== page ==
The safety sought and occasionally found in Home haunted Florence and me for many years, often appearing in our reluctance to leave the house or the throwing out of old objects.
When attempting to introduce a bath mat that wasn't from 1963 or unstained shower curtains that actually matched, Florence's terror of losing something that reminded her of all her years in that apartment exploded in rage and heartbreak and pain, even though all I was doing was introducing a couple of clean shower curtains and a bath mat that wasn't a petrie dish.
But almost like a person who cringed before a camera fearful their soul was being captured, the tossing of her old belongings felt as if history was being ripped out of her. It took weeks of angry exchanges before one day without warning new things were suddenly Home.
In embracing odd and familiar beloved items from her estate - a spatula, a coffee table, the wine opener - I too felt parts of her and parts of me affirmed, still there, brought home. Each thing made my apartment feel like a safer place to be, a home where decades before in desperate hope the pain would end, I had repeatedly curled up in cupboards or corners or benches seeking a safe moment of Home. When O'Keefe suggested replacing her old oversize coffee table with another, I sobbed, the thought of losing what was left of Florence too great to bear.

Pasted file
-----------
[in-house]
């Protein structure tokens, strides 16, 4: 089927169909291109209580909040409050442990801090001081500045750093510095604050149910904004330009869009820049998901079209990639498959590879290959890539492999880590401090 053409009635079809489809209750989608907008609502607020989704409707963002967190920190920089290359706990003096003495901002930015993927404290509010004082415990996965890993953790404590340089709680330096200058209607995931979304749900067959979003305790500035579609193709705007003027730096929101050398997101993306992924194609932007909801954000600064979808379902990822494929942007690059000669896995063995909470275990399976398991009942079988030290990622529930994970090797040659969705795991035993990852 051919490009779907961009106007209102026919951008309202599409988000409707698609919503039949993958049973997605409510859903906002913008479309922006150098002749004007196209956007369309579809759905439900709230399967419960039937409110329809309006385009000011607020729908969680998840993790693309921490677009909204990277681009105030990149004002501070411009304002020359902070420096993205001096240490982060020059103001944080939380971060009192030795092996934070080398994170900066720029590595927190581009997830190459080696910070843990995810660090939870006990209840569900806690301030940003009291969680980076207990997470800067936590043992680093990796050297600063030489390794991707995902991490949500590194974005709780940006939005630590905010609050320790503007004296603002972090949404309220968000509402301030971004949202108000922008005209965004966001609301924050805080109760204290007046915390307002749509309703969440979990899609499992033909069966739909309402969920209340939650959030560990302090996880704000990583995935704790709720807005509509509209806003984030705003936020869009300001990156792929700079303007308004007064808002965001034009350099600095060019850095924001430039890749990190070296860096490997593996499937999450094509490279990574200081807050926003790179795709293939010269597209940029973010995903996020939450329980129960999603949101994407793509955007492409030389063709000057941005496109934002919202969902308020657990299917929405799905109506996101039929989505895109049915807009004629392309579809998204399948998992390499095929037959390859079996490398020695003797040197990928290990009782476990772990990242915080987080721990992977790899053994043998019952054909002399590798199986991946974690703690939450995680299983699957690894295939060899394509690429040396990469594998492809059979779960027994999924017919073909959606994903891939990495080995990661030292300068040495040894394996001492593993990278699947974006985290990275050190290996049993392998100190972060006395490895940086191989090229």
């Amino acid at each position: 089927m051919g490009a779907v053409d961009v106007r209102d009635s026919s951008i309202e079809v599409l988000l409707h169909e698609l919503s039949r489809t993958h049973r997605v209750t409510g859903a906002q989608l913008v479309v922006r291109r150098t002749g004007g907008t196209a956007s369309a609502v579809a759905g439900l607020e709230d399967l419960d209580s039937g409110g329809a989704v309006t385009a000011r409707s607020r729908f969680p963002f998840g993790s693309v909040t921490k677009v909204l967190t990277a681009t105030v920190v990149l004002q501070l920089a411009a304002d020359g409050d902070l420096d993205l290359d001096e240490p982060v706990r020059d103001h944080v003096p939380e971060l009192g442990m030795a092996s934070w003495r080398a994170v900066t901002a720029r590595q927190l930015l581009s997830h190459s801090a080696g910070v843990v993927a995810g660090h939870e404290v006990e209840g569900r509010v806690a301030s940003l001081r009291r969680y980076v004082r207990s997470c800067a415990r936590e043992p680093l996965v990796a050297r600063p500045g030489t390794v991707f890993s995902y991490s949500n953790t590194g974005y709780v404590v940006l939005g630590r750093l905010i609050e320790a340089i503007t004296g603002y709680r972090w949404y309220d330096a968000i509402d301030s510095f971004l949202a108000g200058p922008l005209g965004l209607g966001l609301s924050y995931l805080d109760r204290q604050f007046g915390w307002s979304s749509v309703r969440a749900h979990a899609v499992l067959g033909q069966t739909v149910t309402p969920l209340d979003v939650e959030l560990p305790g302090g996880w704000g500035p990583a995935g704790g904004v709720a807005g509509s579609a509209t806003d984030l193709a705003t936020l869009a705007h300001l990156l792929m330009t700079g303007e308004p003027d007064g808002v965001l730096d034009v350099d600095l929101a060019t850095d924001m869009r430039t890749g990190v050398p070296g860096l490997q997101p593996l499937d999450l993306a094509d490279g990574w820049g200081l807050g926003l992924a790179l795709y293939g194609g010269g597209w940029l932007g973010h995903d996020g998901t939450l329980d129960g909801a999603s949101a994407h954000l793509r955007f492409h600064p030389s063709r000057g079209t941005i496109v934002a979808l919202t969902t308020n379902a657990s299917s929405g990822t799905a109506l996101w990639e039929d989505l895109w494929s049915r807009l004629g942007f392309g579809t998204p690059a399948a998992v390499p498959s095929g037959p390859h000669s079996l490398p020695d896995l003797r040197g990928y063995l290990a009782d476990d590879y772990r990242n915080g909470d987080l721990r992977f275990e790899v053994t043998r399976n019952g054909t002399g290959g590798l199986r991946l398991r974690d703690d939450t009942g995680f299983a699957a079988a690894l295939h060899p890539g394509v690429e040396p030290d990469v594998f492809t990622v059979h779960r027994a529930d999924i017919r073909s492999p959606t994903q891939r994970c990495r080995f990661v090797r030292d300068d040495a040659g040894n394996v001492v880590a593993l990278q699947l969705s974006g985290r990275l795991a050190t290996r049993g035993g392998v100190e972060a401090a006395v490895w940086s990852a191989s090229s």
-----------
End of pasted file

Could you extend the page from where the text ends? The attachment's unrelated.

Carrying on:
Tonight as emails flew back and forth to the new person in what once was Florence's home, the kitten
, found in a box in the rain on Queens Boulevard, sought a corner of Home for himself - my bag, which often signaled I was leaving him alone for too lonely too long an amount of time. This evening, hearing rain begin outside, without question or pondering he recognized the warm space he needed to have stay, a guarantee his mommy/can opener would stick around a bit longer and that he'd be safe for a while.